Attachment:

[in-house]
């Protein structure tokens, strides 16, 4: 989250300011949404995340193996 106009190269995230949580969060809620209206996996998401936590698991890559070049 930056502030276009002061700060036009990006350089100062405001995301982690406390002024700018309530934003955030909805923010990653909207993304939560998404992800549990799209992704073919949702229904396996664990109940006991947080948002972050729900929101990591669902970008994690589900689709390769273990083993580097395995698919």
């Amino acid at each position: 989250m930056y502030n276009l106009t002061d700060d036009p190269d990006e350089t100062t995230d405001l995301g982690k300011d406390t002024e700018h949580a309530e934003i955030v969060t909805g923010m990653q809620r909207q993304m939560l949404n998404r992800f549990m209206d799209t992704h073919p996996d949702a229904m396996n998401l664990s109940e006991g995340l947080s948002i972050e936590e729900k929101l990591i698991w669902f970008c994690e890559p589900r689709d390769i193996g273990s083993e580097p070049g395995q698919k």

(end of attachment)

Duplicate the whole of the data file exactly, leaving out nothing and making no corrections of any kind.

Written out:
[in-house]
């Protein structure tokens, strides 16, 4: 989250300011949404995340193996 106009190269995230949580969060809620209206996996998401936590698991890559070049 930056502030276009002061700060036009990006350089100062405001995301982690406390002024700018309530934003955030909805923010990653909207993304939560998404992800549990799209992704073919949702229904396996664990109940006991947080948002972050729900929101990591669902970008994690589900689709390769273990083993580097395995698919």
């Amino acid at each position: 989250m930056y502030n276009l106009t002061d700060d036009p190269d990006e350089t100062t995230d405001l995301g982690k300011d406390t002024e700018h949580a309530e934003i955030v969060t909805g923010m990653q809620r909207q993304m939560l949404n998404r992800f549990m209206d799209t992704h073919p996996d949702a229904m396996n998401l664990s109940e006991g995340l947080s948002i972050e936590e729900k929101l990591i698991w669902f970008c994690e890559p589900r689709d390769i193996g273990s083993e580097p070049g395995q698919k």